Namely, a majority of countries attending the CMS Sharks Memorandum of Understanding (CMS Sharks MOU), in Monaco, aspired to collaborate in order to conserve the blue shark. Yet,  Australia, New Zealand, the U.S. and South Africa were against the proposal, and so the species was denied.

Despite the lack of any sort of conservation-based management, the proposal was rejected for listing because there was not much data suggesting major declines. According to Humane Society International, the rejection of the blue shark is a negative result for the species.

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Moreover, the meeting did see six new species of sharks and rays added to the sharks MOU. The angelshark, dusky shark, the common guitarfish, the bottlenose wedgefish, the oceanic whitetip shark and the smooth hammerhead will now be listed for conservation through the MOU.

Humane Society International and all other NGOs that attended, spoke in favour of listing of all seven species up for protection at the CMS meeting, and will keep on advocating for the blue shark to be conserved around the world despite the outcome of the CMS Sharks MOU.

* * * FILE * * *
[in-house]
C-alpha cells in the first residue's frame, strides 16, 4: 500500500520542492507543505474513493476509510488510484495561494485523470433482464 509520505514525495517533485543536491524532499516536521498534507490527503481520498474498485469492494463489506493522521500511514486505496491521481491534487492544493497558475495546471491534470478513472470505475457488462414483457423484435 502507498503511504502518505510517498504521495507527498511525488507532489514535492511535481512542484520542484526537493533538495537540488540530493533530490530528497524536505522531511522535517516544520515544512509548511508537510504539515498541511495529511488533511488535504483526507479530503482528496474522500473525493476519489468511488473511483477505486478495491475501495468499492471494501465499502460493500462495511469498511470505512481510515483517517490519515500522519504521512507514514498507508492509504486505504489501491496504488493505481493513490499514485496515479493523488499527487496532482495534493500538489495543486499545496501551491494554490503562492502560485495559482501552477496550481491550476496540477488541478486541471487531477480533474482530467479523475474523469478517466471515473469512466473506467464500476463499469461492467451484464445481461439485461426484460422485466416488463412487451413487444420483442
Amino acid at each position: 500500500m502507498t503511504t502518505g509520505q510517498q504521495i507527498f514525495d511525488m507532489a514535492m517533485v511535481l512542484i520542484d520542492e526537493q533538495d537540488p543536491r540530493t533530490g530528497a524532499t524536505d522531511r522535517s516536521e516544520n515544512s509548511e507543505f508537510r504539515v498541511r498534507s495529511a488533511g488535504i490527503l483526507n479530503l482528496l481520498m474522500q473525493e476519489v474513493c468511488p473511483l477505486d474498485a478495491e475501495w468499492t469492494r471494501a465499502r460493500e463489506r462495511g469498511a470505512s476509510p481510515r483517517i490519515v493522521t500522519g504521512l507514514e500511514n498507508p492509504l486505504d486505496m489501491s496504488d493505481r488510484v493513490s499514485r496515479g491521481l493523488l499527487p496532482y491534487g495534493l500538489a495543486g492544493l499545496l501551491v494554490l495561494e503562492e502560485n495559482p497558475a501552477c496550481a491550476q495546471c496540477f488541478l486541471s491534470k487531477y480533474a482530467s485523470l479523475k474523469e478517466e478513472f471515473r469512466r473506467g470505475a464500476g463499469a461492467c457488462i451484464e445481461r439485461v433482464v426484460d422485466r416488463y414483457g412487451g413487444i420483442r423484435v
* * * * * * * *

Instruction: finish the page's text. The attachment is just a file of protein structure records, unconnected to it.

Robert Calcagno, Director of the Museum for Oceanography in Monaco, stated that Sharks symbolize the lack of understanding of the underwater world, which feeds on fear of the unknown. More than any other marine animal, they maintain a nefarious reputation, inspiring fear in many among those who know them the least and the fascination of the divers who come into contact them.

He continued stating that they symbolize the hunger that can take hold of humans and be quickly devastating, as is the case of those large animals that dominated the oceans for millions of years before being decimated by a sudden craze for soup.

Finally, Lawrence Chlebeck, Marine Campaigner at Humane Society International addressed that Regional Fisheries Management Organisations (RFMOs) do not take actions to protect the blue sharks.